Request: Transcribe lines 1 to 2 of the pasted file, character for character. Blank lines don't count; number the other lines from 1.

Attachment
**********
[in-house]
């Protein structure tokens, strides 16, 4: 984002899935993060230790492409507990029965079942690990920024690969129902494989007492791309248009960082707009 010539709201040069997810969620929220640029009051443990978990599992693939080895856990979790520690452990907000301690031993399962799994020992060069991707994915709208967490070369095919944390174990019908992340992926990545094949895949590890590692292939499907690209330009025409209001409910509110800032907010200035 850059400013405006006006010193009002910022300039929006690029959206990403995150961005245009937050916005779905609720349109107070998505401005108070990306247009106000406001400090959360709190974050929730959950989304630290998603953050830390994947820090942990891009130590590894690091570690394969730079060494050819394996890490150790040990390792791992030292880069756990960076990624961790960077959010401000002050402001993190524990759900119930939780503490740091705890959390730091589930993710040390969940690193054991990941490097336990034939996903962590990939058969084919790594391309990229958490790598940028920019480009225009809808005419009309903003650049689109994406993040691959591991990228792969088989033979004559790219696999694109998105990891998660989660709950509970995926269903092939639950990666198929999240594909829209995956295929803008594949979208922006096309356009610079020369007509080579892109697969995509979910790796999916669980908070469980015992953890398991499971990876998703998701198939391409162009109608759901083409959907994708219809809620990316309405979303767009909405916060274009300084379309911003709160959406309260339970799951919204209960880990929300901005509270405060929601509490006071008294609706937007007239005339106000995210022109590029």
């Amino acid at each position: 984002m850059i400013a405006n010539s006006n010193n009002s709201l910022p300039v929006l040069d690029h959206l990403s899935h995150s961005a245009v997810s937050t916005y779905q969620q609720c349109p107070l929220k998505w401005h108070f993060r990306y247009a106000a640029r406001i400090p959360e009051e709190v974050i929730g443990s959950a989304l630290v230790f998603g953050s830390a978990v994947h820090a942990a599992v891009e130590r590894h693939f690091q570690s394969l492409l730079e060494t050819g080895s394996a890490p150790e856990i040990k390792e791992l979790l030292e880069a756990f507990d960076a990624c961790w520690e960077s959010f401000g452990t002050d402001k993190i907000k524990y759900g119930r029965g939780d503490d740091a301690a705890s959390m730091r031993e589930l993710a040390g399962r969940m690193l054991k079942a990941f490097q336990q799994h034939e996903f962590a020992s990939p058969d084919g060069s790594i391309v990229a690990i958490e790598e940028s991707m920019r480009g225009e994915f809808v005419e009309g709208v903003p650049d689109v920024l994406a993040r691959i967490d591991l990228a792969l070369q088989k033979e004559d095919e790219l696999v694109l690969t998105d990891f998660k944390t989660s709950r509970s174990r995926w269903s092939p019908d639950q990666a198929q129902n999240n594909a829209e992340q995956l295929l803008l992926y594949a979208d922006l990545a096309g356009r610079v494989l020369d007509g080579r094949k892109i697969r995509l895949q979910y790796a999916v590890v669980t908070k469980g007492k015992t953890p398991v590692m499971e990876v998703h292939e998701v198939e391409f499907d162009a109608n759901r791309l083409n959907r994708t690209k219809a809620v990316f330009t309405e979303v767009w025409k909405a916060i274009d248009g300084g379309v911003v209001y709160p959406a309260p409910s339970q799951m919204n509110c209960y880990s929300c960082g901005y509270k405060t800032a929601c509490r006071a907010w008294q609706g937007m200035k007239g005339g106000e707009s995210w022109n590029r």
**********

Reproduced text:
[in-house]
């Protein structure tokens, strides 16, 4: 984002899935993060230790492409507990029965079942690990920024690969129902494989007492791309248009960082707009 010539709201040069997810969620929220640029009051443990978990599992693939080895856990979790520690452990907000301690031993399962799994020992060069991707994915709208967490070369095919944390174990019908992340992926990545094949895949590890590692292939499907690209330009025409209001409910509110800032907010200035 850059400013405006006006010193009002910022300039929006690029959206990403995150961005245009937050916005779905609720349109107070998505401005108070990306247009106000406001400090959360709190974050929730959950989304630290998603953050830390994947820090942990891009130590590894690091570690394969730079060494050819394996890490150790040990390792791992030292880069756990960076990624961790960077959010401000002050402001993190524990759900119930939780503490740091705890959390730091589930993710040390969940690193054991990941490097336990034939996903962590990939058969084919790594391309990229958490790598940028920019480009225009809808005419009309903003650049689109994406993040691959591991990228792969088989033979004559790219696999694109998105990891998660989660709950509970995926269903092939639950990666198929999240594909829209995956295929803008594949979208922006096309356009610079020369007509080579892109697969995509979910790796999916669980908070469980015992953890398991499971990876998703998701198939391409162009109608759901083409959907994708219809809620990316309405979303767009909405916060274009300084379309911003709160959406309260339970799951919204209960880990929300901005509270405060929601509490006071008294609706937007007239005339106000995210022109590029």